New Portrait Kicks Off Civic Center Centennial

23Aug12

Americal Civic CenterOn January 15, 2013, the Wakefield, Massachusetts building now known as the Americal Civic Center will turn 100 years old. Last night, it received an early birthday present. In ceremonies held last night in the Heritage Room, a new portrait of the historic building, painted by local artist Elizabeth O’Neill Lowry, was unveiled.

Cheryl Webb Scott, a founding member of the Americal Civic Center Board of Directors, said last night that the board is already planning events to celebrate the centennial of the former State Armory, including a lecture series on the building and other aspects of Wakefield history. They wanted to do something big to kick things off, Scott said, and the idea of commissioning a new portrait of the building seemed like just the right thing.

The board applied for and received a grant from the Massachusetts Cultural Council to cover the cost of the painting, the framing and last night’s reception. Scott credits Wakefield Chamber of Commerce Executive Director Kendall Inglese with helping to write the grant. The framing was done by Jeff Schilling of the Frame Shack on Salem Street.

Americal Board member Kate Stevens introduced Scott who handled the official unveiling. Lowry’s painting captures the rich architectural beauty of the building and the surrounding colorful spring foliage and bright blue sky.

Elizabeth LowryLowry said that she worked primarily from a series of photographs that she took last May and June, but she also visited the building a number of times in order to get a closer look at the building’s details. By taking photos from a variety of angles, Lowry explained, she was able to get an almost 3D image from which to paint.

Lowry is the owner of House Proud Portraits, where her primary business is creating commemorative portraits of homes. She described the process that she employs to create a portrait of a building. She first does a number of sketches and then a finished drawing. “Then I transfer the finished drawing to the board and paint it,” Lowry said.

Leo Couture, president of the Civic Center Board of Directors, said that for the centennial celebration the board really wants to share the history of the building. He said that the Americal Civic Center building is one of two or three former Armories in the state still in existence as an adaptive reuse.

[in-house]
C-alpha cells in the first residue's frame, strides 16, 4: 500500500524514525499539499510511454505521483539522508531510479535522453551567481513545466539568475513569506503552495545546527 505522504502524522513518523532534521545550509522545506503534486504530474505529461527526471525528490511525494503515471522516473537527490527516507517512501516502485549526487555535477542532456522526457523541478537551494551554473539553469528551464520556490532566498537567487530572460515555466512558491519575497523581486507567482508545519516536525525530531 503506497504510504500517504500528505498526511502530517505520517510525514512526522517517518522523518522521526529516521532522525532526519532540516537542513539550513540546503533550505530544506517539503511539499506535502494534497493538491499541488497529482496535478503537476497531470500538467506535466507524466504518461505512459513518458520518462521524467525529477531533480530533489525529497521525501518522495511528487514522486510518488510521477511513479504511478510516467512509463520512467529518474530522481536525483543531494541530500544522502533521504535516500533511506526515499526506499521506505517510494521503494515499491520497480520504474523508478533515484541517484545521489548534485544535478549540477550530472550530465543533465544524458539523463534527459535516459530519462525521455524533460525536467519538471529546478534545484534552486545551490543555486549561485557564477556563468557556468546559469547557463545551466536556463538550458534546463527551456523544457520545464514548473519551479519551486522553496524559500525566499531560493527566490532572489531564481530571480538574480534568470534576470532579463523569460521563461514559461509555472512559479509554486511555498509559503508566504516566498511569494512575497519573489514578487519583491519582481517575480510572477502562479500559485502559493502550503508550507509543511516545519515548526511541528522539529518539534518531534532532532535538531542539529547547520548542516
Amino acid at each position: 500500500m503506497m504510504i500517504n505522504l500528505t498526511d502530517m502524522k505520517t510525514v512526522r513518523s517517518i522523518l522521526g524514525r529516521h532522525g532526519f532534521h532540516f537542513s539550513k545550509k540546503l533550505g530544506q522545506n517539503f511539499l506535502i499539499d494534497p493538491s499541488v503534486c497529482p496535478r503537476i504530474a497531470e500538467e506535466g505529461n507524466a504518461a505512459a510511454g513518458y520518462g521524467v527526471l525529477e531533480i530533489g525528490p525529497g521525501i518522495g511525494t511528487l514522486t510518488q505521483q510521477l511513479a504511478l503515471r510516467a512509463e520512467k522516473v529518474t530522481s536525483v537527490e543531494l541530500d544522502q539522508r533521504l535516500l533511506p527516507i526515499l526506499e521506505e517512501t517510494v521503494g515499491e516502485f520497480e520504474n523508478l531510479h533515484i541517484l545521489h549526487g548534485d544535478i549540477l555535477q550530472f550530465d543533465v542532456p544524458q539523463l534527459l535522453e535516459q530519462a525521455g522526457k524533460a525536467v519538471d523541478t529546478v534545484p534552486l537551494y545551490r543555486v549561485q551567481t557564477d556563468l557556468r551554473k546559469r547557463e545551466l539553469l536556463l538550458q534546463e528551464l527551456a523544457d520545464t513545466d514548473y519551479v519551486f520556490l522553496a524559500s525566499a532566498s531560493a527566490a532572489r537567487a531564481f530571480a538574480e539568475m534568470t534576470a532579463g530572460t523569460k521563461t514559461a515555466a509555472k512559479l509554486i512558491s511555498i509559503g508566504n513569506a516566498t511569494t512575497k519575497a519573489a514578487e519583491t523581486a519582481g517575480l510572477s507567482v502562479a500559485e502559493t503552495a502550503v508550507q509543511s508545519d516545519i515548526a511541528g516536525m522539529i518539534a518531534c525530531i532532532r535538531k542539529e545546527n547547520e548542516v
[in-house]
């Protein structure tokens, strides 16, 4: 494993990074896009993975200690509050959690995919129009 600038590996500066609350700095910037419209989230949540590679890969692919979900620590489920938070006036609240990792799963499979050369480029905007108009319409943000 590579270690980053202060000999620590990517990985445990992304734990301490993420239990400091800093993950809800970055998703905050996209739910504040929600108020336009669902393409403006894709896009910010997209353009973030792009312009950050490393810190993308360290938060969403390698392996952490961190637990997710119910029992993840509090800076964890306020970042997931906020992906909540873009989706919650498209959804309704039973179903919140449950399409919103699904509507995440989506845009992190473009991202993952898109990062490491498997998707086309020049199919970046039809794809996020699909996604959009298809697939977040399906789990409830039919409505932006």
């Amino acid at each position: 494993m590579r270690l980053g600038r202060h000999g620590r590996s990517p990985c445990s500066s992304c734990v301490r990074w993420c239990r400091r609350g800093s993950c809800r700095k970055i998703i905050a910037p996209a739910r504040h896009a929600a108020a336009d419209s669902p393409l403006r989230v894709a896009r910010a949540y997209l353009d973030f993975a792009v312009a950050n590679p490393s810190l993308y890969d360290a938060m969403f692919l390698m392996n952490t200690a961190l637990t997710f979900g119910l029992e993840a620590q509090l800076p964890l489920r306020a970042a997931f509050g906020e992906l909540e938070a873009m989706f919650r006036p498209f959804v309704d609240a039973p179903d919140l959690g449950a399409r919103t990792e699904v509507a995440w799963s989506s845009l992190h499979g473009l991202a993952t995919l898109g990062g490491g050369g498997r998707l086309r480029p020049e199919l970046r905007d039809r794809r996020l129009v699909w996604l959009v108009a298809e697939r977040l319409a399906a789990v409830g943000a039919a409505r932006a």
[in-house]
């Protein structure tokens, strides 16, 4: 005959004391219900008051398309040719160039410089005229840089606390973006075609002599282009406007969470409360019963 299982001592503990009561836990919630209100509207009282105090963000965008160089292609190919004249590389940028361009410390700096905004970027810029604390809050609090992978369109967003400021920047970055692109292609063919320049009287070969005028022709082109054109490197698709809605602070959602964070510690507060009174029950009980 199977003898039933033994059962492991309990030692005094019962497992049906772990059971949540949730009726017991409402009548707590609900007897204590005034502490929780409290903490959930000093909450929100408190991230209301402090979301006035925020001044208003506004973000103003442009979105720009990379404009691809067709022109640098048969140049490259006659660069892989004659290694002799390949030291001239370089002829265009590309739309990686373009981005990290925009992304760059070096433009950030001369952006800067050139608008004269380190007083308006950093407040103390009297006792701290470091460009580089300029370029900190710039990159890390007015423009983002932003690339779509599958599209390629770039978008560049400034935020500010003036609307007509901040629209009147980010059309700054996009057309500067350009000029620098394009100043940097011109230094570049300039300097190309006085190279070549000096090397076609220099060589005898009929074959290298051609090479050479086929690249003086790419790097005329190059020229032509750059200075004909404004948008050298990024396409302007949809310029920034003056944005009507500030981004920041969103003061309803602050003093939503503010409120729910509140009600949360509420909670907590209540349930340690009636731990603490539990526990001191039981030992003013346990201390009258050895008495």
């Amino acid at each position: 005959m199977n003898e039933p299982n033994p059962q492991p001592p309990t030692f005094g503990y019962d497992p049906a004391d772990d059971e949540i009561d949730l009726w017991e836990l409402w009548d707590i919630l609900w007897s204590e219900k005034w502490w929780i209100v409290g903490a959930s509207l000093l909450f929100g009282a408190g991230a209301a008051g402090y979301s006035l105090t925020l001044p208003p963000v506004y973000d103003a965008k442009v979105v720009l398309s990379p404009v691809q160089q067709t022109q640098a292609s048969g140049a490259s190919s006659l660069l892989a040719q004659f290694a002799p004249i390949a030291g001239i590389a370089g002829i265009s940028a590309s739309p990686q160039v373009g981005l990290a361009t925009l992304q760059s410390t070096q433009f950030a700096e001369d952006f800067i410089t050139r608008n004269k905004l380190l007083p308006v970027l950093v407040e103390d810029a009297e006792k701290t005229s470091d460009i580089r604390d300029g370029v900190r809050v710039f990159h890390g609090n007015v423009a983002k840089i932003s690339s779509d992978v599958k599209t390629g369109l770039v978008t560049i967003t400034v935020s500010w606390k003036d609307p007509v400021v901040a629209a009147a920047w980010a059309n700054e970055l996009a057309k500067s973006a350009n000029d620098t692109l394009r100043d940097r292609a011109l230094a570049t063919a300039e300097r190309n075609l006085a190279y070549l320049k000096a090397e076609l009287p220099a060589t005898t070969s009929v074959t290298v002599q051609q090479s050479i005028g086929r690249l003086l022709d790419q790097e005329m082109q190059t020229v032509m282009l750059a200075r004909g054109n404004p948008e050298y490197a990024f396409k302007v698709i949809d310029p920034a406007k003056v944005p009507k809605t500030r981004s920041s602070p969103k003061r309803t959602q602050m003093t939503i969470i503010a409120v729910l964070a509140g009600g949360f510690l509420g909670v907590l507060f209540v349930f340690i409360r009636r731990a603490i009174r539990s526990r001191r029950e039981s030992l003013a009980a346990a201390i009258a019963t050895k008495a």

“All the others have been sold or converted to other uses,” Couture said, citing one of Boston’s former Armory buildings, which is now a restaurant.

Wakefield’s State Armory was dedicated on January 15, 1913, replacing a wooden Armory across the street which had burned down 18 months earlier. The new Armory was a massive brick structure built like a fortress, with a unique columned Colonial façade. Massachusetts Governor Eugene N. Foss attended the dedication as did numerous military officers.

During World War I, members of the 6th Massachusetts Infantry departed from the Armory and in 1918, huge crowds lined the streets of the town and packed the Armory’s Drill Hall to welcome home from the war members of the Richardson Light Guard.

Over the years, the State Armory was home to a variety of military companies. In 1975, the town purchased the then Massachusetts National Guard Armory from the state for one dollar. On April 21, 1976, Sen. Edward M. Kennedy presided over ceremonies rededicating the old Armory as the Americal Civic Center.

A few years later, when costs of maintaining and operating the building became a burden on the town budget, the town considered selling the Armory. But group of local citizens stepped in and eventually Town Meeting approved turning management of the building over to a non-profit. The Americal Civic Center Association was incorporated in 1983 and undertook a massive building improvement program. In 1989 the building was placed on the National Registry of Historic Places.

Last night’s festivities were hosted by members of the Americal Civic Center board. A generous spread of pastries and coffee were offered to members of the public in attendance.

[This story originally appeared in the August 23, 2012 Wakefield Daily Item.]

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